By Armen Zakarian
Officials from the Council of Europe have voiced serious misgivings about an Armenian draft law that would offer males citizens an alternative to compulsory military service demanded by the Strasbourg-based human rights watchdog.
Vahan Hovannisian, the main author of the bill debated by Armenia’s parliament, said on Wednesday Council of Europe experts insist that the alternative service have a distinctly civilian character and that serving army conscripts be given the option of switching to it at will.
Under the proposed legislation, those young Armenian men who refuse to serve in the armed forces on religious grounds can avoid carrying weapons by performing non-combat tasks inside military units. They would also be banned from working for law-enforcement agencies and the judiciary for the rest of their lives.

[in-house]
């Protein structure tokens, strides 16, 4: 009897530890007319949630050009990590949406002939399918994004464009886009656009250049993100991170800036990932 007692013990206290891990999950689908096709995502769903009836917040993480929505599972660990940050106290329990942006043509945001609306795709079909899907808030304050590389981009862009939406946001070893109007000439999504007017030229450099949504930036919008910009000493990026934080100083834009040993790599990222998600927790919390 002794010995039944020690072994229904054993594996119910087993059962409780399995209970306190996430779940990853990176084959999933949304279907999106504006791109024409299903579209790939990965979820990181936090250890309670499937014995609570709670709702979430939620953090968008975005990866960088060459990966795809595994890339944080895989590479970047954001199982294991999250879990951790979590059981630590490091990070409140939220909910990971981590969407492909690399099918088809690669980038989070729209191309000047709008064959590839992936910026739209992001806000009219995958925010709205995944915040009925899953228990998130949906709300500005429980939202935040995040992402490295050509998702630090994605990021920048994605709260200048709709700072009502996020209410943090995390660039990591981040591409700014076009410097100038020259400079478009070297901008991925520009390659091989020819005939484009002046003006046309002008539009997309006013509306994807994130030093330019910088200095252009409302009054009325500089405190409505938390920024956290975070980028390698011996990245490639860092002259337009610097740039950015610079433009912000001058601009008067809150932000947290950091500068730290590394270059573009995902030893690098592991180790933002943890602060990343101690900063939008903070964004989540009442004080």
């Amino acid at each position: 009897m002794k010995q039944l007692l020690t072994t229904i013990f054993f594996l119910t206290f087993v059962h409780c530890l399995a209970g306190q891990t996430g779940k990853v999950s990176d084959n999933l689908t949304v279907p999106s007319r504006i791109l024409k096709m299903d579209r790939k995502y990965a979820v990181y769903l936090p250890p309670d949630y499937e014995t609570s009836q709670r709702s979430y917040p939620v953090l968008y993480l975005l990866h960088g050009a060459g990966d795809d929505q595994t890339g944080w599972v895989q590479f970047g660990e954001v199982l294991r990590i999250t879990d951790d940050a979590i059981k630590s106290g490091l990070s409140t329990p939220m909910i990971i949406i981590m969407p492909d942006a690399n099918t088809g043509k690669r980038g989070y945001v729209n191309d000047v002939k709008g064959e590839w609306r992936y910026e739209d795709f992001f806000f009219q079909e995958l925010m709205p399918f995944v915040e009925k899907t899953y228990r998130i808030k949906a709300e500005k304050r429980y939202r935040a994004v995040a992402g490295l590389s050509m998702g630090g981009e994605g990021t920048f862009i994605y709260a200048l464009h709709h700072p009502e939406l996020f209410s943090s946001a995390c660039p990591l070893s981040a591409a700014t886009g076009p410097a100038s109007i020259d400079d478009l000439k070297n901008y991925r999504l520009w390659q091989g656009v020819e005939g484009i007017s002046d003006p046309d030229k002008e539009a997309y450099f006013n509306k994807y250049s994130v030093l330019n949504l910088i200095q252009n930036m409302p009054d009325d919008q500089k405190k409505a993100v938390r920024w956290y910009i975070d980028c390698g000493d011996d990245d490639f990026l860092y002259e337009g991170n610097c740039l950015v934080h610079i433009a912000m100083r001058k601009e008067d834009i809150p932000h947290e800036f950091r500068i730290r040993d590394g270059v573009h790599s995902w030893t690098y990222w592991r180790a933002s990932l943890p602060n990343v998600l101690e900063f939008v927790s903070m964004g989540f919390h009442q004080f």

Council of Europe officials have stated previously that the practice would run counter to European standards, saying that Yerevan must comply with them. Hovannisian said this position was reaffirmed by European human rights experts that attended two-day discussions on the bill that ended in Yerevan on Wednesday.
He said the Armenian authorities stand by their view, but are ready for more talks on the sensitive issue. They have already agreed to make other major changes in the bill as a result of the seminar, he added. Among those concessions is a pledge to shorten the length of alternative service from your to three years. Hovannisian further revealed that Yerevan may accept Council of Europe demands to make every Armenian male citizen, and not only conscientious objectors, eligible for alternative service.
Passage of such legislation was one of the conditions for Armenia’s and its arch-rival Azerbaijan’s acceptance into the Council of Europe in January 2001. The Armenian parliament has until next January to approve it in the final reading.
(Photolur photo: Hovannisian, second from right, speaking at the seminar.)